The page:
American industry flourished when the world went to war in 1914.
Economic growth encouraged a migration of African Americans, many under increasing political and economic oppression of Jim Crow laws, from the South to Northern cities in one of America’s greatest internal demographic shifts and artistic booms.
Sergeant Vernon Coffey, of Kansas City, Missouri, joined the 806th Pioneer Infantry at Fort Riley (Camp Funston), Kansas. He received overseas clothes and weapons at Camp Mills, New York where he shipped out for France. After attending gas school at Langras, France, he served at ammunition dumps at Flury and Lima.
Coffey would return to his home after the war. Coffey finished, as he related, his law studies and became an attorney and a preacher, later, at the First African Methodist Episcopal Church in Kansas City, Kansas.
Though African Americans made up only 10% of the U.S. population, 367,710 African Americans were drafted into the United States Army - 13% of the total United States Armed Services during the war.
The first African Americans in military service to be in combat zones were in the U.S. Navy and were among the service personnel landing the first troops of the American Expeditionary Forces in France.
The 369th Infantry Regiment, part of the 93rd Division, proved the capabilities of African American troops, serving the longest of any American combat troops in the trenches. It established an excellent reputation fighting under the French and earned such nicknames as the “Harlem Hellfighters.”
Among its members, Sgt. Henry Johnson, was the first American recipient of the French Croix de Guerre for bravery. He was recently awarded the Medal of Honor posthumously.
Private Needham Roberts, 369th Infantry, was the second recipient of the Croix de Guerre.
A total of 68 Croix de Guerre and 24 Distinguished Service Crosses were awarded to men of the 93rd Division along with several unit commendations, making it one of the most decorated American units of the war. The performance of the 369th and other African American combat units informed the American military to reconsider its segregation practices in later years.
The U.S. Armed Forces was desegregated under WWI veteran, President Harry S Truman in 1948.
“They [African American women] went into every kind of factory devoted to the production of war materials, from the most dangerous posts in munitions plants to the delicate sewing in aeroplane factories. Colored girls and colored women drove motor trucks, unloaded freight cars, dug ditches, packed boxes. The colored woman running the elevator or speeding a railroad on its way by signals was a common sight.”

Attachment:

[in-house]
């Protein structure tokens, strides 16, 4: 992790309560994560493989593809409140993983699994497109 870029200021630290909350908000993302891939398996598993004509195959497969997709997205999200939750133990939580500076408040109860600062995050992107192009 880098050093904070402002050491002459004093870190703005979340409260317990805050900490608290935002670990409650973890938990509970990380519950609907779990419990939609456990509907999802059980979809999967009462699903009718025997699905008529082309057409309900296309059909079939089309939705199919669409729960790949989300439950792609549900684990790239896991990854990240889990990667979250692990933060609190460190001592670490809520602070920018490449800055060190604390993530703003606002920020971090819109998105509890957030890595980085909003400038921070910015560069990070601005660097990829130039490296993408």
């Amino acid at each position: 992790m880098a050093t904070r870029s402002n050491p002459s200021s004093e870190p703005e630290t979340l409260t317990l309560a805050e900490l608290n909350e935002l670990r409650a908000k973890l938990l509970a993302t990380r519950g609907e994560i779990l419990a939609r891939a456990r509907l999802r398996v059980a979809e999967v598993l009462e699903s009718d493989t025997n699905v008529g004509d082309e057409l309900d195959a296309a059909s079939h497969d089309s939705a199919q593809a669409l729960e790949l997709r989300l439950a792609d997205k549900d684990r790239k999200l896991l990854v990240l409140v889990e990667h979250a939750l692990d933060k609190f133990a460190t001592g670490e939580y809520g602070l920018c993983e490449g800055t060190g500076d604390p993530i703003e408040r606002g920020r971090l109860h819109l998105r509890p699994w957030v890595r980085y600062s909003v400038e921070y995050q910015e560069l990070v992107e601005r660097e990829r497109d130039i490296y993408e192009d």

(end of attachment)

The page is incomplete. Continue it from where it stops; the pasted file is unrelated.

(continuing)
~Alice Dunbar-Nelson, African American poet and civil rights advocate, recognized for her mobilization for the Council of National Defense
The success and service of black Americans in the War to End All Wars challenged the doctrine of white supremacy, bringing new battles to the home front. In the United States, there were 36 lynchings in 1917. In 1919, there were more than double, a number not since reached, even during the most difficult days of the Civil Rights movement. Known as the “Red Summer,” of the 76 lynchings in 1919, 11 of those were of soldiers in their uniforms.
In an article to The Crisis in May of 1919, W.E.B DuBois, with essential patriotism, sounded a call as the war for equal rights continued:
"For the America that represents and gloats in lynching, disenfranchisement, caste, brutality and devilish insult--for this, in the hateful upturning and mixing of things, we were forced by vindictive fate to fight. We return. We return from fighting. We return fighting. Make way for Democracy! We saved it in France, and by the Great Jehovah, we will save it in the United States of America, or know the reason why."
The War to End All Wars was the beginning of countless others.
African American involvement in this war did not end racial subjugation or segregation. But the act of putting a uniform on itself was, for some, an act of defiance, and for others, an act of unity and equality.
That participation marked the beginning of a modern civil rights movement, a fight to define the true meaning of democracy.
Curator of Education: Lora Vogt
Senior Curator: Doran Cart
Registrar: Stacie Petersen
Archivist: Jonathan Casey
Made possible in part by the generous support of the William T. Kemper Foundation and the Regnier Family Foundation.